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WRITTEN BY MICHAEL TENNANT
The New American
It’s a fact that Americans have serious health problems caused by their diets. Excessive consumption of fat, sugar, and processed foods is a leading cause of obesity, diabetes, and related illnesses. The question is what to do about it.
The answer, for New York Times food columnist Mark Bittman, is obvious: Put the government in charge of what people eat. And not just any government: Our diet dictator, he writes, “should be the federal government, fulfilling its role as an agent of the public good and establishing a bold national fix.” Constitutionalists point out man’s unalienable rights as set forth in the Declaration of Independence, and the powers delegated to the federal government under the Constitution, which do not include acting as food führer. Something must be done, and to progressives such as Bittman, only Washington can do it.
Rather than subsidizing the production of unhealthful foods, we should turn the tables and tax things like soda, French fries, doughnuts and hyperprocessed snacks. The resulting income should be earmarked for a program that encourages a sound diet for Americans by making healthy food more affordable and widely available.
How would the government decide which foods should be taxed, and at what rates? “We have experts who can figure out how ‘bad’ a food should be to qualify, and what the rate should be,” says Bittman. But he seems to recognize that experts aren’t the solution to the problem. He notes that the experts he wants to employ to calculate junk food taxes are currently used to compute ethanol subsidies — subsidies which, he points out, lead to overproduction of corn (and, hence, high-fructose corn syrup) that helps “keep the price of many unhealthful foods and beverages low.” What’s more, Bittman says that “the food industry appears incapable of marketing healthier foods,” yet critics note that it is one of his aggregations of experts, the Food and Drug Administration, that permits junk food producers to advertise that their foods are good for people while preventing producers of genuinely nutritious foods such as walnuts and pomegranates from doing the same.
Nevertheless, Bittman’s proposal, in general, sounds simple enough: “Taxes would reduce consumption of unhealthful foods and generate billions of dollars annually. That money could be used to subsidize the purchase of staple foods like seasonal greens, vegetables, whole grains, dried legumes and fruit.”
But critics note that most government programs have sounded simple at the outset. To end poverty, give poor people money. To stop marijuana use, make it illegal. To encourage home ownership, hand out loans to people who can’t possibly pay them back. These programs, however, have been far from successful in achieving their stated aims; but they have managed to create a slew of other ills, including the current economic crisis.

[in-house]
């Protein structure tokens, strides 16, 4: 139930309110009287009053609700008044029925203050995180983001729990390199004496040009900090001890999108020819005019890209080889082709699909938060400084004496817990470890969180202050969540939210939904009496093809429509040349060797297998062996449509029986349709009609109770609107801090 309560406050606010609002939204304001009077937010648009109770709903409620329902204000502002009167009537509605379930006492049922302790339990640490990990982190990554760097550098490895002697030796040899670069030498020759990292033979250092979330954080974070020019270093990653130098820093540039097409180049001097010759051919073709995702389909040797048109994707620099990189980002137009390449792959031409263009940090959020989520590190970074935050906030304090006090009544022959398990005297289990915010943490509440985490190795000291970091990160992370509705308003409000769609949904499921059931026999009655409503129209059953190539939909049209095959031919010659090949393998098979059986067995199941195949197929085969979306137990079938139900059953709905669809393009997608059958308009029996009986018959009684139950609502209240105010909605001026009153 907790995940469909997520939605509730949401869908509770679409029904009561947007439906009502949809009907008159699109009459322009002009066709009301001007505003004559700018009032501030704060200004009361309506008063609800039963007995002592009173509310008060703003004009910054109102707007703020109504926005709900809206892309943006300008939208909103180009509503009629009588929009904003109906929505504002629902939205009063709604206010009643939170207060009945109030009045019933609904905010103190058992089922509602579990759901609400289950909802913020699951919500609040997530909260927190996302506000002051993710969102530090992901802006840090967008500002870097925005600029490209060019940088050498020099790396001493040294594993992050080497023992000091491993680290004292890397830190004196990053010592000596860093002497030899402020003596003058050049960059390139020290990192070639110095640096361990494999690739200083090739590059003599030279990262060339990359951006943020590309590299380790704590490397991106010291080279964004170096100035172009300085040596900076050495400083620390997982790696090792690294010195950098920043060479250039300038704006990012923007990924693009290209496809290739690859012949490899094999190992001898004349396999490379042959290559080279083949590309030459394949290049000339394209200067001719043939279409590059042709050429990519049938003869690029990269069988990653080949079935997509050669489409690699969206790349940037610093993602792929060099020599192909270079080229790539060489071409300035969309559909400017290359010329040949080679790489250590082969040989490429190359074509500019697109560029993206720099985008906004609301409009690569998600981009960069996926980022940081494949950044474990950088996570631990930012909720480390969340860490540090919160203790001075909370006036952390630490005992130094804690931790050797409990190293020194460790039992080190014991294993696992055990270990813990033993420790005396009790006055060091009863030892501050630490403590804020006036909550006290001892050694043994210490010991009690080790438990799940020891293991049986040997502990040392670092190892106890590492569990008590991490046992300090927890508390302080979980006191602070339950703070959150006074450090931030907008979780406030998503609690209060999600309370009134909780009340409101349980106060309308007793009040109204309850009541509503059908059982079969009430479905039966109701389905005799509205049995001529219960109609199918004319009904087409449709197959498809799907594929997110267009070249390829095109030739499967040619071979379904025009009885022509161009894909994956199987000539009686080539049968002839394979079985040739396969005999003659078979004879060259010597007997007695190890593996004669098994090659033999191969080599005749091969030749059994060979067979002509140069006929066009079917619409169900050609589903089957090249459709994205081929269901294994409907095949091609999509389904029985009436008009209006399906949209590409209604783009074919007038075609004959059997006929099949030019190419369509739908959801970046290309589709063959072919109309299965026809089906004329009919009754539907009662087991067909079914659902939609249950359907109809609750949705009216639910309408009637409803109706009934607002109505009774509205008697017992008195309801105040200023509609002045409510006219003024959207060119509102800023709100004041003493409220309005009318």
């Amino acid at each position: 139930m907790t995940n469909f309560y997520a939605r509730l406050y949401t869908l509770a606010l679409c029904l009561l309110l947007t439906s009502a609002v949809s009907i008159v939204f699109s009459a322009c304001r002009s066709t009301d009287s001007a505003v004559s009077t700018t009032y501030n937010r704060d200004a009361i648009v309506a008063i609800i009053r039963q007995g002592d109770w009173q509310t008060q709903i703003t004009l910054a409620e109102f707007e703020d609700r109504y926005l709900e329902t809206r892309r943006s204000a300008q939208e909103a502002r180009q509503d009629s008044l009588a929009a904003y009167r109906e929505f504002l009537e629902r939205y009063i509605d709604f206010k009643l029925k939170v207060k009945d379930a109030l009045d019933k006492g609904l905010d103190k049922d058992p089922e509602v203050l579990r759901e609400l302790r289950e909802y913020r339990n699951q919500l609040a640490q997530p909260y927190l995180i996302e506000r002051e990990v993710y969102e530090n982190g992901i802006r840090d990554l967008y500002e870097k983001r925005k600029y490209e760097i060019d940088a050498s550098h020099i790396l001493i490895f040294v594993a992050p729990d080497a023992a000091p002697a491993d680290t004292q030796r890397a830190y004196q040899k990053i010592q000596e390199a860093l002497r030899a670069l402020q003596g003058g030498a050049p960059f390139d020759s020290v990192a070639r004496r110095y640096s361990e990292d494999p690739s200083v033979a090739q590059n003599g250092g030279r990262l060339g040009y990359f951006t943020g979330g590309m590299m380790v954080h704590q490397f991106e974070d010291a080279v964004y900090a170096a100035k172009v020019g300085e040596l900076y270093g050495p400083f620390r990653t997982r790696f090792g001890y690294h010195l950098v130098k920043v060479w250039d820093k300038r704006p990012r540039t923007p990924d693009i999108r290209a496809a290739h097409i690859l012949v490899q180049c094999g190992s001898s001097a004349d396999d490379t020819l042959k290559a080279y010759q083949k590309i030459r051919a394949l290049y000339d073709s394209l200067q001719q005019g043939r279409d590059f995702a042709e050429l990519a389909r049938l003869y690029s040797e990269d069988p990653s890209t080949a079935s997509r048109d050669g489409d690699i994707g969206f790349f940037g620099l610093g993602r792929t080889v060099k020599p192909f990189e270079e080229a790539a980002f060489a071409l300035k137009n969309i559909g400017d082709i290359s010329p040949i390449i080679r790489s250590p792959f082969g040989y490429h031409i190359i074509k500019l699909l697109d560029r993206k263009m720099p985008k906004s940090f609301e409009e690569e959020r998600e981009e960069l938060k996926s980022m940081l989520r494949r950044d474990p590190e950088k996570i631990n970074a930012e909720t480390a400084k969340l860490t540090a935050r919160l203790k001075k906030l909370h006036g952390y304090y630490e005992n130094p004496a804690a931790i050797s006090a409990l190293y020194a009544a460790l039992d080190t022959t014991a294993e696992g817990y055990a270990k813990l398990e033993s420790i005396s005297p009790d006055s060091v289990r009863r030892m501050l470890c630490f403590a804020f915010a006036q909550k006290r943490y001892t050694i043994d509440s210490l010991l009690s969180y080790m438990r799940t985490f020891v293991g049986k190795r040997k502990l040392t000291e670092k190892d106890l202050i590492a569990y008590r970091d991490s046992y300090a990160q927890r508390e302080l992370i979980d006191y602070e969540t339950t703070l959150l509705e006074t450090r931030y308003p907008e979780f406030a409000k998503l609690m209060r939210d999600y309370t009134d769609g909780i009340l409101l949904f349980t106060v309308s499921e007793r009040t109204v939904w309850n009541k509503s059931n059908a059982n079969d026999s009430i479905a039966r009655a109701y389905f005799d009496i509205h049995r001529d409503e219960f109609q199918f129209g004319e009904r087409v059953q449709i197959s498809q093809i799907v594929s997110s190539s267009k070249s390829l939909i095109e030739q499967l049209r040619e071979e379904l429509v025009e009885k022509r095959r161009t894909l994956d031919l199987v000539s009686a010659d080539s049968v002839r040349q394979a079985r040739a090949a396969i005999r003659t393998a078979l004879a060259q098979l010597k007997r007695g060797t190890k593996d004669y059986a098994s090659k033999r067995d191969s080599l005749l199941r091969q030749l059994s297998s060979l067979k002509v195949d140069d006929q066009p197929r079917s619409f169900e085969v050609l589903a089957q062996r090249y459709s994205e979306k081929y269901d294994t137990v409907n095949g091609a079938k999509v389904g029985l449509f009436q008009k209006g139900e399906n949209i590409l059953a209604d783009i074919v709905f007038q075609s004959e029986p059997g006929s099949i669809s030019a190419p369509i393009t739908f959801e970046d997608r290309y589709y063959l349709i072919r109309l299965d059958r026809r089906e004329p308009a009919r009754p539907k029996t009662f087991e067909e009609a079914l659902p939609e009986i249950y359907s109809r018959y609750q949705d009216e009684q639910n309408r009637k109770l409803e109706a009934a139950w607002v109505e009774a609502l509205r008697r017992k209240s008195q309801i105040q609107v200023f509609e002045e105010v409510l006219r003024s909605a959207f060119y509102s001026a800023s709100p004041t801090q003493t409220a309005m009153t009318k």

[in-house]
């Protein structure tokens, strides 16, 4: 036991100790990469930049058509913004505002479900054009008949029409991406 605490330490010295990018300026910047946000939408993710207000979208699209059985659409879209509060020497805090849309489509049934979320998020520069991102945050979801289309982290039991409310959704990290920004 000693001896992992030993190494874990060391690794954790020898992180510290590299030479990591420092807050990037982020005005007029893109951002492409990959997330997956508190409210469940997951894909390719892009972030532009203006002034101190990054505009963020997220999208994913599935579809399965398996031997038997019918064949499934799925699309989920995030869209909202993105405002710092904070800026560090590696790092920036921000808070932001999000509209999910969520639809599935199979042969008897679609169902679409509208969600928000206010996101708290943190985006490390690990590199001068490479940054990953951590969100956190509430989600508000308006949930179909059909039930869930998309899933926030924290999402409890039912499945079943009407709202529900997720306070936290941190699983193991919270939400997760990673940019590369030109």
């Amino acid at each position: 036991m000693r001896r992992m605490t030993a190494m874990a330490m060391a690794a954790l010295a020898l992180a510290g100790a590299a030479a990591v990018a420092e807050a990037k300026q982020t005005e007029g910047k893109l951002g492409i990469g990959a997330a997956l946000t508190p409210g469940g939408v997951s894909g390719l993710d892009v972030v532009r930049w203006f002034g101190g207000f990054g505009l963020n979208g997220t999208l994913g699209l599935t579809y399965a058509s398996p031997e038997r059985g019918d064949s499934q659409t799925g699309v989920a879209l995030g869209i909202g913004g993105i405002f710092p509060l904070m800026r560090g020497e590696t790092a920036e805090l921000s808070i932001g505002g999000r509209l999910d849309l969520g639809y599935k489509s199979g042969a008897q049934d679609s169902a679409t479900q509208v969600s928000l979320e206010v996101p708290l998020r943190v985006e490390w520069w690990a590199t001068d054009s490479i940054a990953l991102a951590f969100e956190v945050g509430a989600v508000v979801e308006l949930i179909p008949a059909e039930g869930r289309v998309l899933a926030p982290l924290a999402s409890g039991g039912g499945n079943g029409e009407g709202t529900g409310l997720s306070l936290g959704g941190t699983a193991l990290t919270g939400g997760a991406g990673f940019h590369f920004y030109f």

Analysts say it is virtually certain that Bittman’s program would have its own set of unintended consequences. Would a black market for Twinkies or Pepsi come into existence to circumvent the new taxes? How many more billions of dollars would be poured into (nonproductive) lobbying to protect products from the taxes or to obtain subsidies for certain crops? Would the subsidies cause overproduction of some crops and underproduction of others?
Bittman dismisses all concerns about his plan as those of reactionaries, noting that in trying to get his program passed, “we’ll have to listen to nanny-state arguments.” He also believes that people will come to accept the government dictating what they may or may not consume when they see it gets results, as many have accepted “the anti-tobacco movement” and its “historic 1998 tobacco settlement.” After all, he says, “both consumers and government will be more than reimbursed in the form of cheaper healthy staples, lowered health care costs and better health.” He states that the program would end up “paying for itself,” though critics point out that if government programs paid for themselves, Congress and the President would not now be haggling over raising the already $14.3-trillion debt ceiling.
While it is true that Americans need to improve their diets, constitutionalists note that Bittman’s solution is just another step down the road to total slavery to the state. A better solution, they say, would be to end agricultural subsidies and abolish the FDA, the Department of Agriculture, and countless other federal agencies that serve the interests of the junk food manufacturers and big pharmaceutical companies who profit from Americans’ bad eating habits. The prices of processed food would then be set completely by the market, which just might make nutritious foods more competitive.
Then, they say, repeal ObamaCare and all other government intrusions into the healthcare system. With their health in their own hands, Americans would have a strong incentive to watch what they eat, along with an even more valuable commodity: freedom.